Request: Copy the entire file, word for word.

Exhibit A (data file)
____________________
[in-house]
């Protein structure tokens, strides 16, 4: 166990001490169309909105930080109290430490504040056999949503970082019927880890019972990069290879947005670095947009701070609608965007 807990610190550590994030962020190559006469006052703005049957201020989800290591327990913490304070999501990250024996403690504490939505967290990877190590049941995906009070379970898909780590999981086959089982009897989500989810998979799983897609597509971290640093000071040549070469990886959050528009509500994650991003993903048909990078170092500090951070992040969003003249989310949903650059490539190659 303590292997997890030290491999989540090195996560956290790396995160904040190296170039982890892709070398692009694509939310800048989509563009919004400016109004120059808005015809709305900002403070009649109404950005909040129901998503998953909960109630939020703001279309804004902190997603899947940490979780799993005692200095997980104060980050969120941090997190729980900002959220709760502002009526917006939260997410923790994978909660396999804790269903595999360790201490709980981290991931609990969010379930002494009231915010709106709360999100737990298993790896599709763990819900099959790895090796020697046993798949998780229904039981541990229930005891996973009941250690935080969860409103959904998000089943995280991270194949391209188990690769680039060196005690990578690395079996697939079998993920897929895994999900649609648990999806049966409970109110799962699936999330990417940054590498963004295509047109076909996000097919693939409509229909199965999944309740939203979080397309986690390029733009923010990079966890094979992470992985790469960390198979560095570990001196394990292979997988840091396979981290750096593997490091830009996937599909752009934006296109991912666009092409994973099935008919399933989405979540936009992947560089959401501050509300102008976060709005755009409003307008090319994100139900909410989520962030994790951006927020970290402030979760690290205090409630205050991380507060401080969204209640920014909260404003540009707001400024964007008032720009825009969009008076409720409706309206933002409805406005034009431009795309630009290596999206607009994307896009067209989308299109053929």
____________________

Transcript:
[in-house]
């Protein structure tokens, strides 16, 4: 166990001490169309909105930080109290430490504040056999949503970082019927880890019972990069290879947005670095947009701070609608965007 807990610190550590994030962020190559006469006052703005049957201020989800290591327990913490304070999501990250024996403690504490939505967290990877190590049941995906009070379970898909780590999981086959089982009897989500989810998979799983897609597509971290640093000071040549070469990886959050528009509500994650991003993903048909990078170092500090951070992040969003003249989310949903650059490539190659 303590292997997890030290491999989540090195996560956290790396995160904040190296170039982890892709070398692009694509939310800048989509563009919004400016109004120059808005015809709305900002403070009649109404950005909040129901998503998953909960109630939020703001279309804004902190997603899947940490979780799993005692200095997980104060980050969120941090997190729980900002959220709760502002009526917006939260997410923790994978909660396999804790269903595999360790201490709980981290991931609990969010379930002494009231915010709106709360999100737990298993790896599709763990819900099959790895090796020697046993798949998780229904039981541990229930005891996973009941250690935080969860409103959904998000089943995280991270194949391209188990690769680039060196005690990578690395079996697939079998993920897929895994999900649609648990999806049966409970109110799962699936999330990417940054590498963004295509047109076909996000097919693939409509229909199965999944309740939203979080397309986690390029733009923010990079966890094979992470992985790469960390198979560095570990001196394990292979997988840091396979981290750096593997490091830009996937599909752009934006296109991912666009092409994973099935008919399933989405979540936009992947560089959401501050509300102008976060709005755009409003307008090319994100139900909410989520962030994790951006927020970290402030979760690290205090409630205050991380507060401080969204209640920014909260404003540009707001400024964007008032720009825009969009008076409720409706309206933002409805406005034009431009795309630009290596999206607009994307896009067209989308299109053929």